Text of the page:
There’s an article in a recent NY Times about this diagram:
It came from a PowerPoint presentation about the complexities of the American military strategy in Afghanistan. It’s safe to say that the slide, perhaps unintentionally and certainly unironically, certainly does portray complexity….
The article then went on to discuss the military’s current obsession with and recent dissatisfaction with Microsoft’s PowerPoint slide show software because it is unable to convey complexity, which results in boring or irrelevant presentations full of “dum dum bullets.” In short, people seem upset with the technology because it cannot convey the complexities of culture.
They are right. It can’t This only the latest part of a longer and more varied critique of PowerPoint, offered first by no less than Edward Tufte, the genius scholar who was talking about visualizations and the display of data before the rest of us even thought of tweeting.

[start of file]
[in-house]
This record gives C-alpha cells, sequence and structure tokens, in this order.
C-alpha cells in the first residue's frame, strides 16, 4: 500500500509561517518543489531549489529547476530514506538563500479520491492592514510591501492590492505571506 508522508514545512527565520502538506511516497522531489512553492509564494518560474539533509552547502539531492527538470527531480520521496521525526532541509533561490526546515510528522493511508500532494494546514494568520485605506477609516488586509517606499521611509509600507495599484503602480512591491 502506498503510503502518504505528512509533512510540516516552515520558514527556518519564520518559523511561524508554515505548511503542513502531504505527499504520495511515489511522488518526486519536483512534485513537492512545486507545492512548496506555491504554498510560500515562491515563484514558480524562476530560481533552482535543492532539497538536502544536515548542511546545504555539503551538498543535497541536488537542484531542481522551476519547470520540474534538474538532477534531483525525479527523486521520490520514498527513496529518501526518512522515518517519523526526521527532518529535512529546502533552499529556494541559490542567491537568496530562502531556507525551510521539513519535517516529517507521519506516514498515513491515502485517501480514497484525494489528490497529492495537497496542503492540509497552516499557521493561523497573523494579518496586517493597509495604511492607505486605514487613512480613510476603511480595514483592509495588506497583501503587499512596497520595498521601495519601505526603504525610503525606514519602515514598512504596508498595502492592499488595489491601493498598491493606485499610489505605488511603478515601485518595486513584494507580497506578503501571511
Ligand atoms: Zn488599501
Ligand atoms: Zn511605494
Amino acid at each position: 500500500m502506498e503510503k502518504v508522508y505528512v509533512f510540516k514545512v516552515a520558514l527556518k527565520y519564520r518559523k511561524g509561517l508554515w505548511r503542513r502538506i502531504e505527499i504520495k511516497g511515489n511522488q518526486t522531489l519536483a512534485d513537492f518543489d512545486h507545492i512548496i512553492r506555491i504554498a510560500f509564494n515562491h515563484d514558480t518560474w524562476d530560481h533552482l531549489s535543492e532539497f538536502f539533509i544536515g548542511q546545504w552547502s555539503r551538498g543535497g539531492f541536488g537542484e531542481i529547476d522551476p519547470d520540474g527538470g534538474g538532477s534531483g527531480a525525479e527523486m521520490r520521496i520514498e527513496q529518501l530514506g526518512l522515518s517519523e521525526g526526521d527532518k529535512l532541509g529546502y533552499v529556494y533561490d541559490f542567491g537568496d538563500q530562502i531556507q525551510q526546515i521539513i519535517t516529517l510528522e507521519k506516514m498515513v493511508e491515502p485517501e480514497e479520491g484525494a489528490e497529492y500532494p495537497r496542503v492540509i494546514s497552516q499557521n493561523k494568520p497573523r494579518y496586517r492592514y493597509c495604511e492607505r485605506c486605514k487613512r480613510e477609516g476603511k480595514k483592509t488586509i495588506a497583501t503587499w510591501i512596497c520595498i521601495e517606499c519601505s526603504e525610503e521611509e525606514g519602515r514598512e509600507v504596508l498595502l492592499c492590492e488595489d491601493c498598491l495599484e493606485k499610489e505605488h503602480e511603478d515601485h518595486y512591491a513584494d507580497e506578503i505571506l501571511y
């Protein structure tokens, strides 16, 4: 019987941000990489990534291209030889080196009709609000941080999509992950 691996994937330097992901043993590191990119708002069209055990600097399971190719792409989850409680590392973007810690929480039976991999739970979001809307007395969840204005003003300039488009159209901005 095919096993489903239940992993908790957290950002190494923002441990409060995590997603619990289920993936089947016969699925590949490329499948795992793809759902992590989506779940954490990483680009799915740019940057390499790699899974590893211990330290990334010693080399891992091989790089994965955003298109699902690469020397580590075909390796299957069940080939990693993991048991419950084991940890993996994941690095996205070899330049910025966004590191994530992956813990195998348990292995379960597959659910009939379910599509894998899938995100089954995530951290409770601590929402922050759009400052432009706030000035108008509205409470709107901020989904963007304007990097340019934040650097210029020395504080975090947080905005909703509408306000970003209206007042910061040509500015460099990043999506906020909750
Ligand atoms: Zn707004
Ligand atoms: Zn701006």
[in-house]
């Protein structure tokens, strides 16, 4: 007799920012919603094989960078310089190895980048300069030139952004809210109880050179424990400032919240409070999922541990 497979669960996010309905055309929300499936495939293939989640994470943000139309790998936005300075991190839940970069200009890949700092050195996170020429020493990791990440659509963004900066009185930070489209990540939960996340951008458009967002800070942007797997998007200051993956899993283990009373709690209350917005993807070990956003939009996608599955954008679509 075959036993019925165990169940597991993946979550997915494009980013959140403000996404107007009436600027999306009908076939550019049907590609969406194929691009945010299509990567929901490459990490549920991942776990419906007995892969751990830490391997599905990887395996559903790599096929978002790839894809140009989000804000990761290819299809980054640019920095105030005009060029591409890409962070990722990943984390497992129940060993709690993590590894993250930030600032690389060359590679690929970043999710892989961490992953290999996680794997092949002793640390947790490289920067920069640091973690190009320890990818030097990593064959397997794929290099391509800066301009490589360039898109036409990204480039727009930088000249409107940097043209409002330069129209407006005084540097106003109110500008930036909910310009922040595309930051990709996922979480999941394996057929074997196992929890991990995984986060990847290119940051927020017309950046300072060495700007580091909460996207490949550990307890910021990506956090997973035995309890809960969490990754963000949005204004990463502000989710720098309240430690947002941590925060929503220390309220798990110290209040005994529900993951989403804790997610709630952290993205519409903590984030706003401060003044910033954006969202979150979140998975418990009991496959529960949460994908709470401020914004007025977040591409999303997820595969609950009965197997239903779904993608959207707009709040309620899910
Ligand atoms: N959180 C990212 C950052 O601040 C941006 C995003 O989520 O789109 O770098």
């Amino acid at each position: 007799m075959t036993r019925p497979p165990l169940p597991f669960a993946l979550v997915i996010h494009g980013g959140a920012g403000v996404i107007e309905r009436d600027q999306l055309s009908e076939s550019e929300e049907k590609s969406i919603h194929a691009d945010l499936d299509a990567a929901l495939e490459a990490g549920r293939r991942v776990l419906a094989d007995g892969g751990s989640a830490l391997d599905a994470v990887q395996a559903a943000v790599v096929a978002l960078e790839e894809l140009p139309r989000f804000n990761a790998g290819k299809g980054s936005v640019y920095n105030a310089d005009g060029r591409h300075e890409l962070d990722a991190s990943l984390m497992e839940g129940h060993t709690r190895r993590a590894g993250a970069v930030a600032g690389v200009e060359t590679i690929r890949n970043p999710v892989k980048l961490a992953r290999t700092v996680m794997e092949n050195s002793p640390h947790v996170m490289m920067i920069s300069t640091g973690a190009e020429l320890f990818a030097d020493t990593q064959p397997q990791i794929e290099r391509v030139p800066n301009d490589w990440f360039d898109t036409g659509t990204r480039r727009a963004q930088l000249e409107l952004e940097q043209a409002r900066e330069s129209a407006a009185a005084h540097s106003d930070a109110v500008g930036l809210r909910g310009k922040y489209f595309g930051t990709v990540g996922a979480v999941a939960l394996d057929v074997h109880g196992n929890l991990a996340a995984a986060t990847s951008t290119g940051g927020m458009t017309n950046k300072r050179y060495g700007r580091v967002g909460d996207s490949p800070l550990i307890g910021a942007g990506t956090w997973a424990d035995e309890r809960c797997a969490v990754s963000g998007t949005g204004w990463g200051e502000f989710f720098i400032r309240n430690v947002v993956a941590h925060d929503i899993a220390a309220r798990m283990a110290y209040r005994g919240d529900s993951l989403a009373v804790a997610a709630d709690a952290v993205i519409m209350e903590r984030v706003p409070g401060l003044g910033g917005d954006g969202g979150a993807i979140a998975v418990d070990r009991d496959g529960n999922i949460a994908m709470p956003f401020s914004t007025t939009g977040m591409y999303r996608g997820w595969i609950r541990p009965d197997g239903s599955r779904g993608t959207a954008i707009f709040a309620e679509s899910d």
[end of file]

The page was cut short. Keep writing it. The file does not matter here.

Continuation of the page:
To expect that technology would be able to solve this problem is to deeply and profoundly misunderstand technology and to project one’s own hopes onto a tool that is, of course, never going to be up to the task. Perhaps the military’s problems in Kabul are not the fault of PowerPoint, but the fault of cultural and political differences between people and nations. Blaming PowerPoint for failing to represent cultural complexities is like blaming a cookie cutter for failing to make cake.
Blaming the technology is far easier than trying to appreciate the complex powers of culture, and technology is rarely better equipped to solve problems than the folks who are putting operating it. And people of all kinds and on all sides of every conflict are notoriously difficult to represent in a set of slides, to capture in bullet points or diagrams, no matter how complex those diagrams become.